2000 1500 1000 500 0
Figure 1.12: Benthic foram oxygen isotopes from the Ocean Drilling Program Core ODP 849 (see Mix et al in the Further Readings for this chapter). Values are reported relative to the PDB standard. The core is located in the tropical Pacific, but the benthic data is representative of the global climate state. Note that the vertical axis has been reversed, so that upward excursions represent warmer and less icy times.
as the orbital parameters of Mars also show Milankovic cycles. Compared to Earth, however, the study of how these cycles are expressed in the paleoclimate record of Mars is in its very infancy.
The ice at the base of the Antarctic ice sheet is about a million years old, so one can also retrieve a record of past climate by drilling cores into the ice. Many aspects of climate are recorded in the ice, but the ones that will concern us here are stable isotopes of water (JD and J18O), recorded in the ice itself, and composition of past air preserved in bubbles within the ice. The stable isotopes are essentially recorders of temperature; the ice becomes more isotopically light as the polar temperature becomes colder, since more of the heavy isotopes have been distilled out in that case.
The upper panel of Fig. 1.13 shows the JD time series from the Vostok and Epica ice cores in the Antarctic. The Vostok data is systematically below the Epica data because Vostok is further inland, higher and colder, but otherwise tracks the Epica data. This record only covers the period within which the glacial-interglacial cycles have already settled into a 100,000 year cycle; older ice is too distorted to yield a useful record. This record confirms the 100,000 year cycle seen in the marine cores, and also confirms the asymmetry between slow buildup of glaciers and rapid deglaciation. It also shows that there is a strong Antarctic warming and cooling that occurs in association with the glacial/interglacial cycles.
The CO2 data is shown in the lower panel of Fig. 1.13. In the course of the glacial/interglacial cycles, CO2 fluctuates between 180 parts per million (by count of molecules) and 300 parts per million. Moreover, the fluctuation is very nearly synchronous with the warming and cooling. The correlation between CO2 and temperature does not determine which causes which (or whether they mutually reinforce each other), but since CO2 is a greenhouse gas, it is certain that the rise in CO2 warms the planet and reinforces the termination of ice ages, whereas conversely the fall of CO2 enhances cooling and reinforces the onset of glaciation. The origin of the glacial/interglacial CO2 cycle is another of the Big Questions. Our understanding of glacial/interglacial cycles cannot be complete without resolving this question.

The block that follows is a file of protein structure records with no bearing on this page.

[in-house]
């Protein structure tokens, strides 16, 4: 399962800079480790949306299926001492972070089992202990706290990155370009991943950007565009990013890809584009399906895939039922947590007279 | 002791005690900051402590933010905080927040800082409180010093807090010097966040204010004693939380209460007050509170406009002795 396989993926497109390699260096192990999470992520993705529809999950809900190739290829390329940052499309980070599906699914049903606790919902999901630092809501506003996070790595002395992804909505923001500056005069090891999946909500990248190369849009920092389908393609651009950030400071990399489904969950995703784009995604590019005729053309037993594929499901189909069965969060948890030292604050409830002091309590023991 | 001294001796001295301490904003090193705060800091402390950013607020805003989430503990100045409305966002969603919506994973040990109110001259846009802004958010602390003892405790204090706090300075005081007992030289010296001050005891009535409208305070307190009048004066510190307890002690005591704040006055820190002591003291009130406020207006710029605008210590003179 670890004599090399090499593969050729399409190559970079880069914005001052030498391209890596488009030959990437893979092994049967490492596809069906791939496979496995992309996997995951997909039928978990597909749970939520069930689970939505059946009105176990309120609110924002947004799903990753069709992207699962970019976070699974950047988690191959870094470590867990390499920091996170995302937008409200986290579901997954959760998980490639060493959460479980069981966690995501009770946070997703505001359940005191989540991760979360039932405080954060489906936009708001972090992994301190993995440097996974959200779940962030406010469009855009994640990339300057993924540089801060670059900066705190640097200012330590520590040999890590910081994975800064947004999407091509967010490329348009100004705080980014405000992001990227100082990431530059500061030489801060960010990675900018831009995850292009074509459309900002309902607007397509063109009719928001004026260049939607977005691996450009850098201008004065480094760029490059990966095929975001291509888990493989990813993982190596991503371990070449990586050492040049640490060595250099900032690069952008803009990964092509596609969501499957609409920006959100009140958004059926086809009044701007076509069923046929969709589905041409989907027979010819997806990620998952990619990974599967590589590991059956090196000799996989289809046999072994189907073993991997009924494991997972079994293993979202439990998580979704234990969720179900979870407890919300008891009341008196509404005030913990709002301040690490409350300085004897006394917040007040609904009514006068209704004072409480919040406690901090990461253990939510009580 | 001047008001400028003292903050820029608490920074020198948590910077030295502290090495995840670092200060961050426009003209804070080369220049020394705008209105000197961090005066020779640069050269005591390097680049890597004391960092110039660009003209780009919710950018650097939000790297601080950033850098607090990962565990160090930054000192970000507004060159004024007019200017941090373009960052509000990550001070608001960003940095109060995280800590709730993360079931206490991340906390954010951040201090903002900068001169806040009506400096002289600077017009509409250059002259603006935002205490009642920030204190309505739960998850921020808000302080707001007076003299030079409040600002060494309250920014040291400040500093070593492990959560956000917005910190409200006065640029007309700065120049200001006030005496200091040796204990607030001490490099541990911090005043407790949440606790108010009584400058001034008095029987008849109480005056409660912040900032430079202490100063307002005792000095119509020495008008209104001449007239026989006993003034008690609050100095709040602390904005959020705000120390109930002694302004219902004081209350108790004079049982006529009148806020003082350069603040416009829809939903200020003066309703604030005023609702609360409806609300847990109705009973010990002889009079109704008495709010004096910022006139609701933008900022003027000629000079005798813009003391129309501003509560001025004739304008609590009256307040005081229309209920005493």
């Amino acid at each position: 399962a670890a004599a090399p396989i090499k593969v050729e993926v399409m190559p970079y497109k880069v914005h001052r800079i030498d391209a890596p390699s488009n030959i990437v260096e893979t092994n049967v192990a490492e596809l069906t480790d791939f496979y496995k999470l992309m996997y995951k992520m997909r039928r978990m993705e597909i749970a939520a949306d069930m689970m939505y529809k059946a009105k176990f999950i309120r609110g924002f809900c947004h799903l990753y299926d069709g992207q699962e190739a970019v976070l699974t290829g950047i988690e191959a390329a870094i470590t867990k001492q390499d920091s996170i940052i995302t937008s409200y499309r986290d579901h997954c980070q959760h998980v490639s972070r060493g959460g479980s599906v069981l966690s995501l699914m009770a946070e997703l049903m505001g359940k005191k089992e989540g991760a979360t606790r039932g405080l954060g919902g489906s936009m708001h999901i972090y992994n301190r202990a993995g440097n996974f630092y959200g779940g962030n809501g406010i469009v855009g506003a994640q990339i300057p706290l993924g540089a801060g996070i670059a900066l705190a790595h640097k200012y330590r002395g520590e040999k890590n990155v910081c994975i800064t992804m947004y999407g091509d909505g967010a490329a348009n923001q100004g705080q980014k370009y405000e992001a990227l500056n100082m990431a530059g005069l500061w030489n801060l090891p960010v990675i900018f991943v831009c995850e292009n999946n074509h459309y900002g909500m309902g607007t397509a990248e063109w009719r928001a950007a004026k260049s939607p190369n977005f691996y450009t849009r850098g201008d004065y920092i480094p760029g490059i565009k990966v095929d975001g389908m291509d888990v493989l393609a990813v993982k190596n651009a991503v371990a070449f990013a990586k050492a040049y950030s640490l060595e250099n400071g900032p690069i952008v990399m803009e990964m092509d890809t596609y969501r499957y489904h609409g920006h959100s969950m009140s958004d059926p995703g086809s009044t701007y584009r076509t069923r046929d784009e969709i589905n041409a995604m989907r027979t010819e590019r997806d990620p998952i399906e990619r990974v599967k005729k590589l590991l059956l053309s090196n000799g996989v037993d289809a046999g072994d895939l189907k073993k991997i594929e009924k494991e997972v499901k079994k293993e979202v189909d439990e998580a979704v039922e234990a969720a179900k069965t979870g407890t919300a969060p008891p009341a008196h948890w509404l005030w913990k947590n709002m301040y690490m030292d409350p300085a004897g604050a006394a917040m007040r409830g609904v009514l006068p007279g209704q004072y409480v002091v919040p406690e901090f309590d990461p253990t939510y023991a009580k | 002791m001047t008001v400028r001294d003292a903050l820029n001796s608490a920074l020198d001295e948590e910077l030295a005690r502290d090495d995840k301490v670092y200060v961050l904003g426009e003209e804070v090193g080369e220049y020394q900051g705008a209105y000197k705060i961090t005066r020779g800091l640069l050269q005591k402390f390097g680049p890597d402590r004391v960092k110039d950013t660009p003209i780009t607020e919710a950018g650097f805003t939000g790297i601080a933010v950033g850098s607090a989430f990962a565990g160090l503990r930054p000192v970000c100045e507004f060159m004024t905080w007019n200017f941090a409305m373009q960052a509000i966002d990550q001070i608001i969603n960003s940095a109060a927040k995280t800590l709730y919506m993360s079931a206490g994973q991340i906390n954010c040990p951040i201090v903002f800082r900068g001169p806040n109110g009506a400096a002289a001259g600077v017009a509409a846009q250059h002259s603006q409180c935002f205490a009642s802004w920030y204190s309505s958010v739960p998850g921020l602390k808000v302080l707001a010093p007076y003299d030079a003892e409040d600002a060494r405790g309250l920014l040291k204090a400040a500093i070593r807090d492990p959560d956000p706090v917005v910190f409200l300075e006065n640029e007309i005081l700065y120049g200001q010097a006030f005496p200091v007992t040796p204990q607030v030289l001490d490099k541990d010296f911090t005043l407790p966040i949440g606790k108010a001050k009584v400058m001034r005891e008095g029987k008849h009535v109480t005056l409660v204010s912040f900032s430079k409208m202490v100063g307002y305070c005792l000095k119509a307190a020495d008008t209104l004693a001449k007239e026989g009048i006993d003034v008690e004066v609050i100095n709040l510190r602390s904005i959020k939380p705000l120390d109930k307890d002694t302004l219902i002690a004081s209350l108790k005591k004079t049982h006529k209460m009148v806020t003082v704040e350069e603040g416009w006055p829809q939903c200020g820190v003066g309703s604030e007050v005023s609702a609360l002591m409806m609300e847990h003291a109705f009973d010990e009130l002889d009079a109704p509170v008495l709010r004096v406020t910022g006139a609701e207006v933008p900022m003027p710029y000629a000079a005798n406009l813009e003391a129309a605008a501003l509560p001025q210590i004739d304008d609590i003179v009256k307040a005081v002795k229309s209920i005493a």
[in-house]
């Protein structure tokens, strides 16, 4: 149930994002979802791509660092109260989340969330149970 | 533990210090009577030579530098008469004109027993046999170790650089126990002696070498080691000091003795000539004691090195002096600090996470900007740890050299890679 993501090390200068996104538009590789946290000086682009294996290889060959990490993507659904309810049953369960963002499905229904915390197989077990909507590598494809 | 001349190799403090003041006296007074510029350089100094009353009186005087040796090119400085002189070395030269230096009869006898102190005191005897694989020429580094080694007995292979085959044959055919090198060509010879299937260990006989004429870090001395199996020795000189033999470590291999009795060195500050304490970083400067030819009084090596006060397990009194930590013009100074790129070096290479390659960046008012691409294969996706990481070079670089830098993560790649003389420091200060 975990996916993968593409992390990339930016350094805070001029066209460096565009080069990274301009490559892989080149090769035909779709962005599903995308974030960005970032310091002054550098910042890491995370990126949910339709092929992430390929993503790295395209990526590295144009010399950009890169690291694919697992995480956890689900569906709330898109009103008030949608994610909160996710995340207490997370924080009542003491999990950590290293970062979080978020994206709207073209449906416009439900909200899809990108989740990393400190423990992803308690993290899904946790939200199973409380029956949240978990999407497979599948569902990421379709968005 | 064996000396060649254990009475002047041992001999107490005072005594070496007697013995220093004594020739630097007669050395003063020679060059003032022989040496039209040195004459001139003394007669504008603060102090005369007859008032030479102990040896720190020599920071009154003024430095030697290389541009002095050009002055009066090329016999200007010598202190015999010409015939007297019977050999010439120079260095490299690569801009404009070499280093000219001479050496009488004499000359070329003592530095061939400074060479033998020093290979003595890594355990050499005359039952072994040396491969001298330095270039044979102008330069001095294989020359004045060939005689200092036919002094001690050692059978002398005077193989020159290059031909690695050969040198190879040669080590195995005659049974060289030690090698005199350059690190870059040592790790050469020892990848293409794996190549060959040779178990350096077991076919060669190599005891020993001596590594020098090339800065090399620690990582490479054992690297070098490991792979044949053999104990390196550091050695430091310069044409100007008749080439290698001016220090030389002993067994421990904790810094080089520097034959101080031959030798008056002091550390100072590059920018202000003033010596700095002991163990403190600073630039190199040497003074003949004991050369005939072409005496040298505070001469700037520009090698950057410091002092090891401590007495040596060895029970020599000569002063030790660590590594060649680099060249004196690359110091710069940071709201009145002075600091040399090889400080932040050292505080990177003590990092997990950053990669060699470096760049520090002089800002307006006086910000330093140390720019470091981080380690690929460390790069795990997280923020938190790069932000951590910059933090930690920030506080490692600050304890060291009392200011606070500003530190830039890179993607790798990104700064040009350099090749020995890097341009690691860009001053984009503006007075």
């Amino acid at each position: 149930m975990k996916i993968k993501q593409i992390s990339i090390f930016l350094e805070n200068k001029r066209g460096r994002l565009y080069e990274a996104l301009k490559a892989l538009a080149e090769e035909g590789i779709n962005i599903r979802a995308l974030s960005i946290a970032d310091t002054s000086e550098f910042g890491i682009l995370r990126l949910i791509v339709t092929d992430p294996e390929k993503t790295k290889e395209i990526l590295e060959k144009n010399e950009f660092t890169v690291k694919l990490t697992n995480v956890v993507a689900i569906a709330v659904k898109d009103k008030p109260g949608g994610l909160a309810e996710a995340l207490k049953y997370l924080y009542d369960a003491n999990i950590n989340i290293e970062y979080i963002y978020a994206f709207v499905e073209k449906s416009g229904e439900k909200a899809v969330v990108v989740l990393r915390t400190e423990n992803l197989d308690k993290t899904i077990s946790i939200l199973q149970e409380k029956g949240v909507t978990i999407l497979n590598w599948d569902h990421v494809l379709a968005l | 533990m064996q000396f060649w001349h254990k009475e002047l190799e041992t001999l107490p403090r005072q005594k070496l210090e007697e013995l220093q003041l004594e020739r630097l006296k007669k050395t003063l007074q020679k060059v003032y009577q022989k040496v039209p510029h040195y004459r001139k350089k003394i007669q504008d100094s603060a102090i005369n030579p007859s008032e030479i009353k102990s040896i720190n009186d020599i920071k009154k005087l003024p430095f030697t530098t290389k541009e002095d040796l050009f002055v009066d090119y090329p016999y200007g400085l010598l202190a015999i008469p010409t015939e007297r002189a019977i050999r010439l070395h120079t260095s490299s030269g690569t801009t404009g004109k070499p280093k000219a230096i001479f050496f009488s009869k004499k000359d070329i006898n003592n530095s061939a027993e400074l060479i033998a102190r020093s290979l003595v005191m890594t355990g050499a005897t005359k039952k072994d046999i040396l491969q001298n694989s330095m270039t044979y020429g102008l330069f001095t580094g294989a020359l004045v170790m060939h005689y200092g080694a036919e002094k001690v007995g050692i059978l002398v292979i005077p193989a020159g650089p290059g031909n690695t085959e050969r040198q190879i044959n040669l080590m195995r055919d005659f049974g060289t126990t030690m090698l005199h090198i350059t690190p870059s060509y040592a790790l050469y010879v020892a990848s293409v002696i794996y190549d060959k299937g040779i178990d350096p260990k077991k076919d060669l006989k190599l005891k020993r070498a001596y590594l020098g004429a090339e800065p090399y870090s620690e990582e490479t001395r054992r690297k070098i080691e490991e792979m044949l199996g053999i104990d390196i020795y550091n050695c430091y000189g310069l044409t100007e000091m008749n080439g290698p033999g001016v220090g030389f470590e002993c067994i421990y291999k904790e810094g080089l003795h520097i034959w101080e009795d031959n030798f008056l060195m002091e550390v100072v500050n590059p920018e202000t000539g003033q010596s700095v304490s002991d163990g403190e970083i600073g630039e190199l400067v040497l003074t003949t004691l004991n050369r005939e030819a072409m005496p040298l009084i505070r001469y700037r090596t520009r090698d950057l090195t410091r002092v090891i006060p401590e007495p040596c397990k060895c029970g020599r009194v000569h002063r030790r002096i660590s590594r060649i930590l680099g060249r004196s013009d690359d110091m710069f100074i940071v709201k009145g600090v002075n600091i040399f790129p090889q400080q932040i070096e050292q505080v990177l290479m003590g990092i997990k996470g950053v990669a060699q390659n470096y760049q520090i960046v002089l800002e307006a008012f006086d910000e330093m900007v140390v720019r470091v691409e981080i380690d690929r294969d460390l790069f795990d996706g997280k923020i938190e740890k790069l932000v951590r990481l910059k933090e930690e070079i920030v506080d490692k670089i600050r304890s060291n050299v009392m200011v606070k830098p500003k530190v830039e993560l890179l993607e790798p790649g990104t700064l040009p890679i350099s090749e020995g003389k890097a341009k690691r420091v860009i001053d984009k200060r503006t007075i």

Greenland ice also records past climate, as seen in Fig. 1.14. The base of the Greenland ice cap is not as old as the Antarctic ice, so one can only go back in time about 100,000 years here. By way of compensation, though, the rate of snow accumulation in Greenland is much higher than in Antarctica, so one can see the past with much higher time resolution.
The Greenland record records a sharp deglaciation leading to the modern era, consistently with the Antarctic record. However, we can see in Greenland that there are many high frequency temperature fluctuations embedded within the glacial period -especially the period from about 60,000 years ago to 10,000 years ago. These don't have a strict periodicity, but have a time scale on the order of a thousand years, and hence are collectively referred to as millennial variability. The expressions of millennial variability seen in Greenland isotopes are called Dansgaard-Oeschger events after their discoverers. There are many other climate proxies that reflect millennial variability of the sort seen in Greenland isotopes, and these often represent precipitous switches in the climate state - referred to as abrupt climate change.. One of the most striking of these abrupt change events occurs as the planet is coming out of the most recent ice age - the Last Glacial Maximum (or LGM). The spike marked "B" in the figure is the Bolling warm period, and represents a recovery of the climate to full interglacial warmth. However, in the wake of the Bolling the climate abruptly reverted to full glacial temperatures, in an event known as the Younger Dryas (marked "YD" in the figure). The Younger Dryas is believed to have been triggered by a massive draining
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